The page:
The Socialist Manifesto

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Commentary on Bhaskar Sunkara's Book

In the preface to the 1888 English edition of the The Manifesto of the Communist Party, Frederick Engels explained why he and Marx did not name their text the “Socialist Manifesto”. According to Engels, socialism was identified with utopian dreamers and reformers "who wanted to eliminate social ills through their various panaceas without injuring capital and profit in the least". In contrast to the socialists, the communists were considered dangerous to the ruling class, since they were for working class revolution and the “radical reconstruction of society”, which would end all exploitation and oppression. In other words, Marx and Engels were quite clear in differentiating themselves from this “socialism”. Perhaps without realizing it, Bhaskar Sunkara, founder and editor of Jacobin Magazine and a prominent member of the Democratic Socialists of America (DSA) group, wrote The Socialist Manifesto while a primer on the history of socialism and how we can achieve it today.

The socialist strategy proposed by Sunkara is a democratic strategy to be conducted primarily through elections. A large part of the book is devoted to discussions of historical examples of socialists who followed such a path, such as the social democratic parties, which made up the Second International. When discussing the first socialist parties, such as the German Social Democratic Party, Sunkara locates the key tension that ran through them, their desire for a radical transformation of society and also for achieving immediate reforms. Sunkara argues that the social democratic strategy of accumulating reforms gradually seemed sound, as winning reforms led to growth in party membership and more votes in elections. Furthermore, bureaucrats and party officials had a vested interest in reforms, as they now had vested interests in the existing order that would be undermined if there was a revolution. The end result of this strategy was the betrayal of internationalist principles by social democracy and its support for the carnage that was the First World War.

However, Sunkara argues that what happened in 1914 was not the inevitable result of reformism; for him, this could have been avoided through “institutional measures” to make the party bureaucracy more subordinate to the rank and file (p. 78).[1] However, The Socialist Manifesto avoids any serious discussion of the roots of the Second International's degeneration, such as imperialism, the conservative role of the labor aristocracy, and the abandonment of Marxist theory in favor of "practical results". Thus, Sunkara avoids serious examination of complicated and uncomfortable aspects about the strategy he claims.

In seeking positive examples of what he calls democratic socialism, Sunkara devotes a great deal of time to post-World War II Swedish social democracy, which he claims was responsible for “the most humane system ever built” (p. 14). The Socialist Manifesto claims that Sweden went further in attacking capitalism than any other social democratic experiment in trying to implement the Meidner Plan in the mid-1970s. The Meidner Plan proposed the gradual socialization of the Swedish economy by forcing large companies to issue shares continuously, which would be transferred to collective funds of workers controlled by unions. Gradually, the unions, and by extension their members, would take control of the country's means of production. However, the version of the Plan that was implemented was a watered-down one, and the capitalists ended up defeating it anyway. Sunkara claims that the failure of the Meidner Plan reveals the main dilemmas of social democracy, which depends on electoral victories, on delivering results, on an expanding economy and on partnership with capitalists willing to make compromises about deep reforms. All this means that social-democratic reforms are precarious and are always at risk of being reversed (p. 123-124). Nevertheless, Sunkara argues that “the road to socialism beyond capitalism passes through the struggle for reforms and for social democracy, which are not different paths” (p. 30).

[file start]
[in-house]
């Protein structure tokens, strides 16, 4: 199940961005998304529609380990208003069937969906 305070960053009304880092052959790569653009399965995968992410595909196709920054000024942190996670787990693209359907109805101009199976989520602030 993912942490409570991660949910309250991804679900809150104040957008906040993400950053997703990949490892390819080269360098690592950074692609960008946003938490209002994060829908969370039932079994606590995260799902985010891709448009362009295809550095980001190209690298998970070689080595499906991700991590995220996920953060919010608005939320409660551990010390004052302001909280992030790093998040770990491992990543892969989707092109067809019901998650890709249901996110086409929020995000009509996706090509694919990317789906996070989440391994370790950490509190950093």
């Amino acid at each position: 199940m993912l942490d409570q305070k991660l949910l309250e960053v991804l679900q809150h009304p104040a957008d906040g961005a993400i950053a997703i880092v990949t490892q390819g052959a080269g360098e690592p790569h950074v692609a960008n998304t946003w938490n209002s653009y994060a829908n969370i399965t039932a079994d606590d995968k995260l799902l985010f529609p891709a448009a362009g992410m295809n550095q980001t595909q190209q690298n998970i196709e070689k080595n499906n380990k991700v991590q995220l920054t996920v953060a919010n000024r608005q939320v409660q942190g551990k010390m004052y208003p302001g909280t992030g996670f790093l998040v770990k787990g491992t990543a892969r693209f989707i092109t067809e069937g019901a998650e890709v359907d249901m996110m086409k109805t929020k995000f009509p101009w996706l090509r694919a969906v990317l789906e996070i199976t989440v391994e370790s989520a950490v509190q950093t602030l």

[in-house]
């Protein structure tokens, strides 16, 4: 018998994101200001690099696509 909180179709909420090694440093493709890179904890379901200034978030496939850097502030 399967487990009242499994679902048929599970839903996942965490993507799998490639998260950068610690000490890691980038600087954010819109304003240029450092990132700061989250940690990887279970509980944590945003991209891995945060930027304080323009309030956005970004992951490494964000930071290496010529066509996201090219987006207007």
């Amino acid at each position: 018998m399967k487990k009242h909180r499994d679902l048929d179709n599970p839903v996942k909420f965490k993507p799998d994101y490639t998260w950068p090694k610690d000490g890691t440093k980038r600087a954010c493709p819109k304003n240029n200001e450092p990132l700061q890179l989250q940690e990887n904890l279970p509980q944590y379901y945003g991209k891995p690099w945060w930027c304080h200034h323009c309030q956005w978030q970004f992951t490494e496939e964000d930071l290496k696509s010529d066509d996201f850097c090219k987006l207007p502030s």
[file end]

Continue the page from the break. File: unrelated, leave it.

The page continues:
Still, this raises the question of how democratic socialists could avoid the failures of the Swedish case and other social democratic experiments. Sunkara proposes a number of solutions; for example, he recognizes that, if the social democrats were elected, they would face the same challenges and pressures as their predecessors, since passing reforms requires maintaining business confidence and profits. As Sunkara observes, most social democrats are willing to accept corporate pressures and abandon their reform programs. His solution is for social movements to put pressure on reformers to remain faithful to reforms (which is a well-worn social-democratic mantra). Sukara further states that a serious democratic socialist experience must understand that the capitalist class will “do everything to stop us” through capital strikes and investment blockade.

Despite acknowledging that “history matters” (p. 236), Sunkara ignores the history that proves his democratic socialist strategy wrong, especially the “Chilean road to socialism”. The election of Salvador Allende, in 1970, under a program of parliamentary path to socialism, represented a much more radical experience than the Meidner Plan. This program included the nationalization of copper mines, then under the control of powerful US corporations, expropriation and redistribution of land, nationalization of banks, among other measures. In line with Sunkara's strategy, Allende's government won elections and was supported by radical movements in the streets, and support for Allende's party even rose in the following years. However, in the end, the Chilean road to socialism failed. It was crippled by business strikes, sabotage by US imperialism and, finally, a violent military coup in 1973.